So Amanda found a place that prides itself on humane treatment of the animals and we spent the afternoon there, petting them, feeding them, and giving them mud baths.

And that was it — all of the tourist stuff that we did.

Food, Dining, and Sundry Shopping

Initially, we ate at the resort, kind of out of sheer tiredness from life and transit.  But then, we started to venture out more to see if we couldn’t get a feel for local stuff and maybe save some money.

This led us to some local restaurants and shops, such as 7-11.  7-11s are everywhere in Phuket (as are other assorted US exports, like Pizza Hut and KFC and such).  And shopping in sundry places like 7-11 is an interesting mix of familiar (Lay’s potato chips everywhere) and exotic, with lots of seafood, squid, and Durian snacks.

Pricing in these places is also a mix of expected and weird.  Snacks and a lot of food is super cheap, beer and booze is often on par with US prices, but things like wine and coffee were prohibitively expensive.  During our time there we paid as much as $8 for a cup of coffee, and you couldn’t find a bottle of wine for less than $30.

Thai food in Thailand is, not surprisingly, awesome.

We experienced a number of local restaurants (though fewer than I wish we could have).  And, as best I can tell, the thing that makes Thai food so superior in Thailand is quality and locality of ingredients.  They use things like palm sugar that are probably much harder to come by and less fresh elsewhere.  Phuket Island even has its own strain of mini-pineapple: sweeter and softer than regular pineapple.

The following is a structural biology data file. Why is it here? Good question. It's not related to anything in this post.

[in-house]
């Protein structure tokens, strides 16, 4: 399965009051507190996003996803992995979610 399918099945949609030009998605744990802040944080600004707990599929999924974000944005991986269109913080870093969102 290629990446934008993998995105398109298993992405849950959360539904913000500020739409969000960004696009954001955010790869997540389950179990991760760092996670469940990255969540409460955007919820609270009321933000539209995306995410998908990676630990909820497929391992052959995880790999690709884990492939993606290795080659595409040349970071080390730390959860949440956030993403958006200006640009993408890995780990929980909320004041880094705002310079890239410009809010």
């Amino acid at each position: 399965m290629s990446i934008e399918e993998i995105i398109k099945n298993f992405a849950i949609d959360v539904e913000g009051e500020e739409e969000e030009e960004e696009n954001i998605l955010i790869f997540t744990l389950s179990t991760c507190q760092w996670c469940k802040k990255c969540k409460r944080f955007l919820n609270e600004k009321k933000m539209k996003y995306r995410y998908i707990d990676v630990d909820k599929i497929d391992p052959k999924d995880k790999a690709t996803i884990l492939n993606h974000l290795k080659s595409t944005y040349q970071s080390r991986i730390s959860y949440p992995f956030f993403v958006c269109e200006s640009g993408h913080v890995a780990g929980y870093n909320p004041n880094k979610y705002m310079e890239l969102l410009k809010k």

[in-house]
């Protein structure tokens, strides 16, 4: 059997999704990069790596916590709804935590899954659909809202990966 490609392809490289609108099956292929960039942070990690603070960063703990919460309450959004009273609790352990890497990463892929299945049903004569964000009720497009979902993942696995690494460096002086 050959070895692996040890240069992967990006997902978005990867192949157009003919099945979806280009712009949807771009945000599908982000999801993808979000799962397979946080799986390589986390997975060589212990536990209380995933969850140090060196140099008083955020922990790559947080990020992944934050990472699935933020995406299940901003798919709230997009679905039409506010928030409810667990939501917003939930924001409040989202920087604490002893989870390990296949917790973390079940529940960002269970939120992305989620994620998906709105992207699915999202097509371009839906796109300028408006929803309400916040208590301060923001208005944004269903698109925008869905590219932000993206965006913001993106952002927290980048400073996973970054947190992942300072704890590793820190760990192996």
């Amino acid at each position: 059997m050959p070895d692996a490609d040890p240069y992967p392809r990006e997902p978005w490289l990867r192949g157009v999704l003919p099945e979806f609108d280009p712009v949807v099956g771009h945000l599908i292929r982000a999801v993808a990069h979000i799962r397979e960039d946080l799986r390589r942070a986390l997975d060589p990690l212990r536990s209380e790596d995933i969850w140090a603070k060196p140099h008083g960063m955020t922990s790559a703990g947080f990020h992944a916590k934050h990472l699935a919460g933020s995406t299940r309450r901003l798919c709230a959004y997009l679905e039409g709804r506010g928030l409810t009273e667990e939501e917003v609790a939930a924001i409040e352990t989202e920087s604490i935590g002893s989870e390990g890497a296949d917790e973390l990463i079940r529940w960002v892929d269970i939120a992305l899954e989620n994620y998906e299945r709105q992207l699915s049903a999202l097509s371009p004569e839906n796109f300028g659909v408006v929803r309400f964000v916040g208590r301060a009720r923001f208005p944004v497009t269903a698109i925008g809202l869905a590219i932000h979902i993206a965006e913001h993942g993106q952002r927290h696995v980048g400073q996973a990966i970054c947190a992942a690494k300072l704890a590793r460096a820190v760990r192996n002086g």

Food was delicious and generally cheap (outside of the resort).  At most places, from food trucks to restaurants where the staff wore suits, you could get a generous plate of Pad Thai for $3.  This was sort of true of meals across the board, unless you were doing something like lobster or a fresh catch with your meal, where prices would go up.

So Many Things Are Open-Air

Part and parcel with talking about the food, I should talk about the nature of establishments.  Because this is something that’s really different from anywhere in the US that I’ve been, even in the southwest or the Florida Keys.

So many shops and restaurants are open air.  Meaning, they don’t have some or all of their walls.

At first it gives the impression of a very ad hoc arrangement: as if someone had set up a bunch tchotchkes for sale in a burned out building.  It’s a little jarring because it gives the vague sense of a kind of abject poverty.

But that’s not the case.